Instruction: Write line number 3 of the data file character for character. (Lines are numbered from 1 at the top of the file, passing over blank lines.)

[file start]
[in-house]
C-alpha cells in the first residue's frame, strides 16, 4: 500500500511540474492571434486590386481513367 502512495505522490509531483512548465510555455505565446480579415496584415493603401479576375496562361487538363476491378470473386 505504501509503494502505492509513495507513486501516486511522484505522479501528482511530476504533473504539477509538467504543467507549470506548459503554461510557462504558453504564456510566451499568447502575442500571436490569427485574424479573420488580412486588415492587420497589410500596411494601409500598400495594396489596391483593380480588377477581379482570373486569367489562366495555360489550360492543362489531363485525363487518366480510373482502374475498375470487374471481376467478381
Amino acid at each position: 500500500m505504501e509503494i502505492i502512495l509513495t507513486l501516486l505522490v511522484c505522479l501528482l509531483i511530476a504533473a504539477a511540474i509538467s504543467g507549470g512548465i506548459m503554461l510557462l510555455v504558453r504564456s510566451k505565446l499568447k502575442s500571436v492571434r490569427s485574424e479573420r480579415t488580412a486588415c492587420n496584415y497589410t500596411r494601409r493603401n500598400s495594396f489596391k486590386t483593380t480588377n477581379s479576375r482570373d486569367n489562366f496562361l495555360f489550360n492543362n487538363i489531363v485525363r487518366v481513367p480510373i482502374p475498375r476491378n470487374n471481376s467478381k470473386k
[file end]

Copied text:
Amino acid at each position: 500500500m505504501e509503494i502505492i502512495l509513495t507513486l501516486l505522490v511522484c505522479l501528482l509531483i511530476a504533473a504539477a511540474i509538467s504543467g507549470g512548465i506548459m503554461l510557462l510555455v504558453r504564456s510566451k505565446l499568447k502575442s500571436v492571434r490569427s485574424e479573420r480579415t488580412a486588415c492587420n496584415y497589410t500596411r494601409r493603401n500598400s495594396f489596391k486590386t483593380t480588377n477581379s479576375r482570373d486569367n489562366f496562361l495555360f489550360n492543362n487538363i489531363v485525363r487518366v481513367p480510373i482502374p475498375r476491378n470487374n471481376s467478381k470473386k